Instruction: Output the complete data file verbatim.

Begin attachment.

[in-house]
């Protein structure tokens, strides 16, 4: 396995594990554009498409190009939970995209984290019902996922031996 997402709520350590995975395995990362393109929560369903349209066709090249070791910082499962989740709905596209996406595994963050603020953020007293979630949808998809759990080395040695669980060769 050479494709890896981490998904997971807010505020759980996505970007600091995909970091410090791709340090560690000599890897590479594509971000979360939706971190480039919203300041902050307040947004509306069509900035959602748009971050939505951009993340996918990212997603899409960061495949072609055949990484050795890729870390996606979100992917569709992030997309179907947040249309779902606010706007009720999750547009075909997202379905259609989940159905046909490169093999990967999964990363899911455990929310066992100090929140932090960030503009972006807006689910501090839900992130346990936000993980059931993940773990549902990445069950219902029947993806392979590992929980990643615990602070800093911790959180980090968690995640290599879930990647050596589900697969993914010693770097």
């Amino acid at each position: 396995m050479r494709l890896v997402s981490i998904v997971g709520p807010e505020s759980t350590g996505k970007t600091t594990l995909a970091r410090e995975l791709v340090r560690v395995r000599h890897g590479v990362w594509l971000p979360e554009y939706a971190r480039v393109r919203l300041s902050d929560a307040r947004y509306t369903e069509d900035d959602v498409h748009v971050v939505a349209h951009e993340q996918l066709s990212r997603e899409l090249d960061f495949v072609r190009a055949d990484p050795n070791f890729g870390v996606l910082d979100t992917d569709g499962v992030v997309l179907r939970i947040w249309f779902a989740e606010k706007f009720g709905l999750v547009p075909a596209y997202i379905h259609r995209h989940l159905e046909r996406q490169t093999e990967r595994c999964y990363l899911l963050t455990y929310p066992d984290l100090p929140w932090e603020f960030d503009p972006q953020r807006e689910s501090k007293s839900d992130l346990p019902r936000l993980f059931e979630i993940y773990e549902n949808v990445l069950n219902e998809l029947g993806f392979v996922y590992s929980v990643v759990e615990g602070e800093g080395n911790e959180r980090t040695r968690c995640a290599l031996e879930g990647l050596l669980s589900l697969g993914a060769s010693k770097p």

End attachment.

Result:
[in-house]
């Protein structure tokens, strides 16, 4: 396995594990554009498409190009939970995209984290019902996922031996 997402709520350590995975395995990362393109929560369903349209066709090249070791910082499962989740709905596209996406595994963050603020953020007293979630949808998809759990080395040695669980060769 050479494709890896981490998904997971807010505020759980996505970007600091995909970091410090791709340090560690000599890897590479594509971000979360939706971190480039919203300041902050307040947004509306069509900035959602748009971050939505951009993340996918990212997603899409960061495949072609055949990484050795890729870390996606979100992917569709992030997309179907947040249309779902606010706007009720999750547009075909997202379905259609989940159905046909490169093999990967999964990363899911455990929310066992100090929140932090960030503009972006807006689910501090839900992130346990936000993980059931993940773990549902990445069950219902029947993806392979590992929980990643615990602070800093911790959180980090968690995640290599879930990647050596589900697969993914010693770097």
């Amino acid at each position: 396995m050479r494709l890896v997402s981490i998904v997971g709520p807010e505020s759980t350590g996505k970007t600091t594990l995909a970091r410090e995975l791709v340090r560690v395995r000599h890897g590479v990362w594509l971000p979360e554009y939706a971190r480039v393109r919203l300041s902050d929560a307040r947004y509306t369903e069509d900035d959602v498409h748009v971050v939505a349209h951009e993340q996918l066709s990212r997603e899409l090249d960061f495949v072609r190009a055949d990484p050795n070791f890729g870390v996606l910082d979100t992917d569709g499962v992030v997309l179907r939970i947040w249309f779902a989740e606010k706007f009720g709905l999750v547009p075909a596209y997202i379905h259609r995209h989940l159905e046909r996406q490169t093999e990967r595994c999964y990363l899911l963050t455990y929310p066992d984290l100090p929140w932090e603020f960030d503009p972006q953020r807006e689910s501090k007293s839900d992130l346990p019902r936000l993980f059931e979630i993940y773990e549902n949808v990445l069950n219902e998809l029947g993806f392979v996922y590992s929980v990643v759990e615990g602070e800093g080395n911790e959180r980090t040695r968690c995640a290599l031996e879930g990647l050596l669980s589900l697969g993914a060769s010693k770097p």